A composition by Colorado College Professor of Music Ofer Ben-Amots has received the top prize in its category in the 2019 SMP Press Composition Competition.
Ben-Amots’ “Klezmer Concerto” took first place in Contemporary Music/Large Ensemble in a competition judged by editors and authors from top music publishers. The piece, composed in 2006 for the great Klezmer clarinetist David Krakauer, is designed for clarinet, multi percussion, harp and string orchestra.
Krakauer performed the piece the U.S. premiere at the Boulder Music Festival in 2008. Since then it has been performed numerous times across the United States and in Canada, France, Germany, and Israel, among others. The most recent performance was in 2019 by the Chamber Orchestra of Colorado Springs, conducted by Thomas Wilson with the clarinet soloist Kliment Krylovskiy.
Ben-Amots, who currently is in Frankfurt, Germany, teaching his Block 4 class, In the Footsteps of J.S. Bach, says via email, “The news came totally out of the blue because it’s not something I ever applied for or submitted music to. SMP Press is the largest music press in the world so I was both honored and humbled by their choice.”
The concerto opens with a slow but intense movement titled “Pastoral Doyna.” Ben-Amots says a doyna is a lament-like melody -- both declamatory and melancholic -- of Eastern-European origin, most likely Rumanian, Gypsy, or Jewish. The opening by the string ensemble is reminiscent of the awakening sound of nature. On top of the busy accompaniment the clarinet enters with occasional shouts, echoes, and cry-like gestures.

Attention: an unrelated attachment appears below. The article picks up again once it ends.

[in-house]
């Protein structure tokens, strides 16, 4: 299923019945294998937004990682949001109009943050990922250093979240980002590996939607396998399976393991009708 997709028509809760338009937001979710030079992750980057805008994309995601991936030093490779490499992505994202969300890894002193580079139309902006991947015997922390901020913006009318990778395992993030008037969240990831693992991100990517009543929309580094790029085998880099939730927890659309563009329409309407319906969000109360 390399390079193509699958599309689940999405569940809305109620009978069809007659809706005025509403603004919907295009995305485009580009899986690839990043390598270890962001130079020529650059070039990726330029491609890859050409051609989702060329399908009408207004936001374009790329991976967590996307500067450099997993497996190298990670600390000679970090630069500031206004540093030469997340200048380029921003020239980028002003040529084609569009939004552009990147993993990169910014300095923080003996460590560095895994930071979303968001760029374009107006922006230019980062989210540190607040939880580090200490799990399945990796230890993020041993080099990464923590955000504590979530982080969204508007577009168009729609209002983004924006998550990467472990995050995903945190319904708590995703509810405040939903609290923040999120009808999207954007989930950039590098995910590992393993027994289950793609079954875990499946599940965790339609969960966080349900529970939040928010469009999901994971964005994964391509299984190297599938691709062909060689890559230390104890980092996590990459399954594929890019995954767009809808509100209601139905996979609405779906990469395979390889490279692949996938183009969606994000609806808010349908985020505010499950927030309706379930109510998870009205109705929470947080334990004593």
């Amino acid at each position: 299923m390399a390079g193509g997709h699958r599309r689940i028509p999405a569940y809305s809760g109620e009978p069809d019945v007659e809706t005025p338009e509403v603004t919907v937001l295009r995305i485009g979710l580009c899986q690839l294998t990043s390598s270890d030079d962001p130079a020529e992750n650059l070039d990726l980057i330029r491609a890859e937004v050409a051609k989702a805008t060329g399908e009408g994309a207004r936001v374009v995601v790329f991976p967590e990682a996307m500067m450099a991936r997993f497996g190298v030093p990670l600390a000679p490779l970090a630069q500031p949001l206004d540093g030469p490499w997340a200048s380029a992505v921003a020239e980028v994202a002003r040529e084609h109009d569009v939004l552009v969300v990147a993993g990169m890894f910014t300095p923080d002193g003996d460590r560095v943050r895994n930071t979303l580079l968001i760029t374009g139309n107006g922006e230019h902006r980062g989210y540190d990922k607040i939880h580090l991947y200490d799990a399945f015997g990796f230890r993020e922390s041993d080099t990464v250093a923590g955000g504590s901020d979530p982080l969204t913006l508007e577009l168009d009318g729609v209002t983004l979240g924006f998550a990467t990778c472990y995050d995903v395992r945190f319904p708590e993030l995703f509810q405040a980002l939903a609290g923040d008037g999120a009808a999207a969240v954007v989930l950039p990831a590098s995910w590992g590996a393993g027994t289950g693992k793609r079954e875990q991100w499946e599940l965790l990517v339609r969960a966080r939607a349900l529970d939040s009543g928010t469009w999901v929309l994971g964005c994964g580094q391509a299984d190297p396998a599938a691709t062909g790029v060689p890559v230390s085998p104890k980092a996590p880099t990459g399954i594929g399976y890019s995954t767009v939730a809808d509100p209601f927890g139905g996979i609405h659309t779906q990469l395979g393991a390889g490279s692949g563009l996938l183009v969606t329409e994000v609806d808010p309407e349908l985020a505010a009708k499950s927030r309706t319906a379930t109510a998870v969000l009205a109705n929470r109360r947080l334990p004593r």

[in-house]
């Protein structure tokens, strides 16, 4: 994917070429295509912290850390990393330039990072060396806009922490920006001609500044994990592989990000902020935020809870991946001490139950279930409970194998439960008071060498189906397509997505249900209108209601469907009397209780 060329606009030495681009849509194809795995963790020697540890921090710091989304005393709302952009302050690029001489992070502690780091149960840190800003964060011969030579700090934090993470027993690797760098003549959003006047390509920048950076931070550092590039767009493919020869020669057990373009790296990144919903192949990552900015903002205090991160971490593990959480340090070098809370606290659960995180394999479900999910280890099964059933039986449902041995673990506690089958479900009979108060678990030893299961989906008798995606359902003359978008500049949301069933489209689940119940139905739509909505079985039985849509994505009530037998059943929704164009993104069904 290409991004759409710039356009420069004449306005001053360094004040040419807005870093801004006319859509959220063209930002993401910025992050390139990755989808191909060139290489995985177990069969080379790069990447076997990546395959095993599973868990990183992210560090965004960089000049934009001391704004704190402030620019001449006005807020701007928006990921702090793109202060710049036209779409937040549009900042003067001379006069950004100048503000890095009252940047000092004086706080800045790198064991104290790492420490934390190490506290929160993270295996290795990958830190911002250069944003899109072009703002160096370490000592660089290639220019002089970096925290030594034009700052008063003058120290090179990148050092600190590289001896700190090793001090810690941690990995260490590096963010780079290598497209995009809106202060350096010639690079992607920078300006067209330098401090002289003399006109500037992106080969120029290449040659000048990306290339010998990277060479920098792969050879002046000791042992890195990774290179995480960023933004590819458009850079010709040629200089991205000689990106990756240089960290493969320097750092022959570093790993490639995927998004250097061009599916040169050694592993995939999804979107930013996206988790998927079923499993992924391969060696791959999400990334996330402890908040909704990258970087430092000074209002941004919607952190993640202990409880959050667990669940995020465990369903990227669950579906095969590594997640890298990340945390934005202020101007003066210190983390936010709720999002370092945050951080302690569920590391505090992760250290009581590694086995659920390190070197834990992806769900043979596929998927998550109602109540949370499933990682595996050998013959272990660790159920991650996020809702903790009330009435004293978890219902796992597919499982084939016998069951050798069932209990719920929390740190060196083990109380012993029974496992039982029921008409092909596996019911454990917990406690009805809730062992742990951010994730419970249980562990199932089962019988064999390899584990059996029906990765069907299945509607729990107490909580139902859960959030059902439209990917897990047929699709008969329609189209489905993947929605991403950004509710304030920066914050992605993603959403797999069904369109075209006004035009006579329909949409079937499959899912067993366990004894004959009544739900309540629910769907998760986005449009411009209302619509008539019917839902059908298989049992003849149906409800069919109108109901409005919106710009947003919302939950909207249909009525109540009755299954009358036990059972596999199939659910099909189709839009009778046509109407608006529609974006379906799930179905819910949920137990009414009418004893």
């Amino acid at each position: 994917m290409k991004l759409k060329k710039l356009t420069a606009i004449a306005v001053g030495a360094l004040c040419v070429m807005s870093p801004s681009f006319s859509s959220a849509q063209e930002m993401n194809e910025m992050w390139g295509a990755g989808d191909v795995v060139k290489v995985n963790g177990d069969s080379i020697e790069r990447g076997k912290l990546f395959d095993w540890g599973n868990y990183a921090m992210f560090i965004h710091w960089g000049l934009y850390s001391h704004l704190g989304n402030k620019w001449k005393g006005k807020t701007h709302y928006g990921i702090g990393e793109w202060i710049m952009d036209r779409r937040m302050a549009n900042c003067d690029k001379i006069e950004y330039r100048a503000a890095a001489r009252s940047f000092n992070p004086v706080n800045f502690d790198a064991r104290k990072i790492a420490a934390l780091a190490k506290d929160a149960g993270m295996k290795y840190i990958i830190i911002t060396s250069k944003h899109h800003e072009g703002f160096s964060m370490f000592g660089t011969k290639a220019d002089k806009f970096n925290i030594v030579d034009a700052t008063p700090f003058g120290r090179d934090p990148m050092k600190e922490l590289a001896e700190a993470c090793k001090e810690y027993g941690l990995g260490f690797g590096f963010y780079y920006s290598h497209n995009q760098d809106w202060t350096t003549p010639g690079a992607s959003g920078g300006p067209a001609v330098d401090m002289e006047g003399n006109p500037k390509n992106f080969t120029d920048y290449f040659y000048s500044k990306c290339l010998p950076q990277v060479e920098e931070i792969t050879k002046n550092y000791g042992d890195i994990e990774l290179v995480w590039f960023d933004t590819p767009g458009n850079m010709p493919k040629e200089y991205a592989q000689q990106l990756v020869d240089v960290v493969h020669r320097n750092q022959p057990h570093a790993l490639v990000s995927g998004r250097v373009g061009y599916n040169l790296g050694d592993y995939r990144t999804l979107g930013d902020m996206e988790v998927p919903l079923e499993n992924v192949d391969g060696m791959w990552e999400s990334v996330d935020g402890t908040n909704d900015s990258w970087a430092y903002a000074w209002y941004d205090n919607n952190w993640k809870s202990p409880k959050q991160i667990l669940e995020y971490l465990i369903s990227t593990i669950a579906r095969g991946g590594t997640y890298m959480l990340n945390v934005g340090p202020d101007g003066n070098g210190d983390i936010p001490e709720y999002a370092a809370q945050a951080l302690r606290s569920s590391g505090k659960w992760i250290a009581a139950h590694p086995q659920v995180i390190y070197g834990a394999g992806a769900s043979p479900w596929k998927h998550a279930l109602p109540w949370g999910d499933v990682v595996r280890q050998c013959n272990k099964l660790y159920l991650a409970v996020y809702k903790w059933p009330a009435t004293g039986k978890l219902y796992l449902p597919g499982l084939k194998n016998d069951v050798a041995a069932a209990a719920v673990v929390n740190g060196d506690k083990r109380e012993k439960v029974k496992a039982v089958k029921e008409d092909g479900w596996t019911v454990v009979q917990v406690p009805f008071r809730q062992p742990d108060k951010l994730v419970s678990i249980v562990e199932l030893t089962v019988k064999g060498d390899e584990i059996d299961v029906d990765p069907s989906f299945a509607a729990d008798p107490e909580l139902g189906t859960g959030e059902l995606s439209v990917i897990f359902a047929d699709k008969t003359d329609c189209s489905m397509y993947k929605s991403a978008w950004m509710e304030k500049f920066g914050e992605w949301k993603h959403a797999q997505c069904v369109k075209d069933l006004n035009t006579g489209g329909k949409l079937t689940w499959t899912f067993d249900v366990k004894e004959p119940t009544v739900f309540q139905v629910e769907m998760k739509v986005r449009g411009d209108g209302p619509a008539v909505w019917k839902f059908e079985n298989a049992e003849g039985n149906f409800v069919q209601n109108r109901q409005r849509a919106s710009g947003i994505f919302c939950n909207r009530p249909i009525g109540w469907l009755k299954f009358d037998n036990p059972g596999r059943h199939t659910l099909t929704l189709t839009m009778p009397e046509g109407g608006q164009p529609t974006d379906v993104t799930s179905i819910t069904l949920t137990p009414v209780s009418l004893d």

The second movement is a sort of a wedding-waltz, titled “Dance of the Seven Circles.” The name harkens back to the Jewish tradition in which a bride must circle around the bridegroom seven times before the actual start of the marriage ceremony. The nature of this movement is a mixture of irony and passion, humor and pain. At the end of the waltz the clarinetist plays a free cadenza and improvises on previous motives and melodic patterns. The movement ends with a return to the orchestra, with a soulful lament and quiet murmuring of the soloist.
The third and last movement of the concerto is titled “Halleluya,” and is inspired by the textual content, vibrant rhythms, and many musical instruments suggested in the 150th Psalm. Toward the end of the movement there is a second solo cadenza in a perpetual motion style, where the members of the orchestra join in and add their voices to the pandemonium with a song of praise, “Halleluya!”
Ben-Amots’ compositions are performed regularly in concert halls and festivals worldwide. His music is marked by the interweaving of folk elements with contemporary textures, usually drawing upon his own heritage rooted in Jewish music.